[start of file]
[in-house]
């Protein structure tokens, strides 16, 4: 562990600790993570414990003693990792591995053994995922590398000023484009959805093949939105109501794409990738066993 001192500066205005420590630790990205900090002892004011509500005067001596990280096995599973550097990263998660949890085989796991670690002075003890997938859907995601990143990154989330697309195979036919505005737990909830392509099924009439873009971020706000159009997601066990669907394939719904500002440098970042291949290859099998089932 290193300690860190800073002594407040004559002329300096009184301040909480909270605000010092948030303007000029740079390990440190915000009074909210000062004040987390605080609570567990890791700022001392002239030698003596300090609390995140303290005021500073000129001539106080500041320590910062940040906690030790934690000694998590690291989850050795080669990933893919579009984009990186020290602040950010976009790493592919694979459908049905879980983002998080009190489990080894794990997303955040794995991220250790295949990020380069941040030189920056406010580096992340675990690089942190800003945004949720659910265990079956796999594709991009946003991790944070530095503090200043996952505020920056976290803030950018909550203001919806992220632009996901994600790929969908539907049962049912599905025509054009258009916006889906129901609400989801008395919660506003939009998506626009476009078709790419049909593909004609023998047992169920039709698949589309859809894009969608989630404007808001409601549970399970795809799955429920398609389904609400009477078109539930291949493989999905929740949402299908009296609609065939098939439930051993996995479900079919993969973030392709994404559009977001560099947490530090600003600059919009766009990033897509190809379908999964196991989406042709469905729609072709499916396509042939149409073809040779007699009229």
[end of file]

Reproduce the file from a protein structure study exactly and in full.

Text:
[in-house]
């Protein structure tokens, strides 16, 4: 562990600790993570414990003693990792591995053994995922590398000023484009959805093949939105109501794409990738066993 001192500066205005420590630790990205900090002892004011509500005067001596990280096995599973550097990263998660949890085989796991670690002075003890997938859907995601990143990154989330697309195979036919505005737990909830392509099924009439873009971020706000159009997601066990669907394939719904500002440098970042291949290859099998089932 290193300690860190800073002594407040004559002329300096009184301040909480909270605000010092948030303007000029740079390990440190915000009074909210000062004040987390605080609570567990890791700022001392002239030698003596300090609390995140303290005021500073000129001539106080500041320590910062940040906690030790934690000694998590690291989850050795080669990933893919579009984009990186020290602040950010976009790493592919694979459908049905879980983002998080009190489990080894794990997303955040794995991220250790295949990020380069941040030189920056406010580096992340675990690089942190800003945004949720659910265990079956796999594709991009946003991790944070530095503090200043996952505020920056976290803030950018909550203001919806992220632009996901994600790929969908539907049962049912599905025509054009258009916006889906129901609400989801008395919660506003939009998506626009476009078709790419049909593909004609023998047992169920039709698949589309859809894009969608989630404007808001409601549970399970795809799955429920398609389904609400009477078109539930291949493989999905929740949402299908009296609609065939098939439930051993996995479900079919993969973030392709994404559009977001560099947490530090600003600059919009766009990033897509190809379908999964196991989406042709469905729609072709499916396509042939149409073809040779007699009229």